2N3904 and 2N4401 appear to be very comparable parts in all specs. 2N4401 has a higher current rating, but otherwise they look to be about the same in price and everything else. Obviously it's difficult to give a 100% universal answer since both parts are made by multiple manufacturers. But insofar as it is possible to say, is there any reason one would use a 2N3904 instead of a 2N4401?
I use the 4401/4403 as my jellybean go-to transistors when it doesn't matter, and most of the time it doesn't. As you say, the 4401 and 3904 have similar specs, but there are differences. The 3904 is better at really low currents, but the 4401 can handle higher currents.
Most of the time the 4401 is good enough, so I "standardized" on it since it's more robust and I run into 100 mA applications more than 100 µA applications.
Once you pick something as your jellybean part, you want to use it whenever it's good enough. You don't want purchasing and manufacturing to have to deal with more different parts than necessary. Personally I think the 4401 is a better choice for this since it will be a fit to a few more applications than the 3904, at least for the things I tend to do.
I therefore don't use a 3904 at all. In the relatively unusual case where I need a lot of gain at very low currents, I'll use something else even more suitable. The 3904 is just too close to the 4401 that I use in volume to be worth stocking.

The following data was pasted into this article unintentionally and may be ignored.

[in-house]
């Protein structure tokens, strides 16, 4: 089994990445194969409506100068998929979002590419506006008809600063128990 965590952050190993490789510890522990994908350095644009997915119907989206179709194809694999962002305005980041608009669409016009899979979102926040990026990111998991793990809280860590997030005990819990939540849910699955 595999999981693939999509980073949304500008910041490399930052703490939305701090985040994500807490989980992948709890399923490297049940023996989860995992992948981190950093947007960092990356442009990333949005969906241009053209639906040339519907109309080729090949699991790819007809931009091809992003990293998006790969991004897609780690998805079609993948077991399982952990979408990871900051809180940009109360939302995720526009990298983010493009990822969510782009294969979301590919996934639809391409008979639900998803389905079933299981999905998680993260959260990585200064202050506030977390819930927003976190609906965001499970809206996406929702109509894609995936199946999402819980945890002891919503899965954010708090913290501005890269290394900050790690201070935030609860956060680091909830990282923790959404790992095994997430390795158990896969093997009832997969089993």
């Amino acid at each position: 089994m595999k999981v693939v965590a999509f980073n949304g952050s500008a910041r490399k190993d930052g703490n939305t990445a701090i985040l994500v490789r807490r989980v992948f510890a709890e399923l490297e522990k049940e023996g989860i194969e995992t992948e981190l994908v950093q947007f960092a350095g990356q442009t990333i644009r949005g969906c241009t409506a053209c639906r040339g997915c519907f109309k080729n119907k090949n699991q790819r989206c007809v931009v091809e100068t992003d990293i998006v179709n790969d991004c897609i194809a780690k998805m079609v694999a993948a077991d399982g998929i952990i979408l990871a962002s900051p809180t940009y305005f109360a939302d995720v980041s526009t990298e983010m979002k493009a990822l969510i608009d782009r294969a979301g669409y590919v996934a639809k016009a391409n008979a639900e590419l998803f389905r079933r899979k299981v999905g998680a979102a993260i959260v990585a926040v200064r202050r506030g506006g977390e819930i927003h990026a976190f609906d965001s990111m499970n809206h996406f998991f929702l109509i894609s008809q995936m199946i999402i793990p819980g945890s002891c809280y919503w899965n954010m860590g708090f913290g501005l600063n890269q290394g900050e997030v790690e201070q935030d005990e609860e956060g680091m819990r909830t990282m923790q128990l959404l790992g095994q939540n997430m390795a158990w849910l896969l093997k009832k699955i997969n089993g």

If you decide on the 3904 as your jellybean NPN, then you might still use a 4401 when you need more current than the 3904 can handle, up to a few 100 mA. That's because the 4401 is a really cheap part in that current range. Beyond that, you're going to use something else, probably a power transistor, anyway.
There may be good reasons for choosing the 2N3904 when working at lower current. The 2N4401's higher current capability comes at a cost - higher capacitance and much longer turn off time at low current.
- 2N3904 = 8pF
- 2N4401 = 30pF
- 2N3904 = 200ns @ 10mA
- 2N4401 = 225ns @ 150mA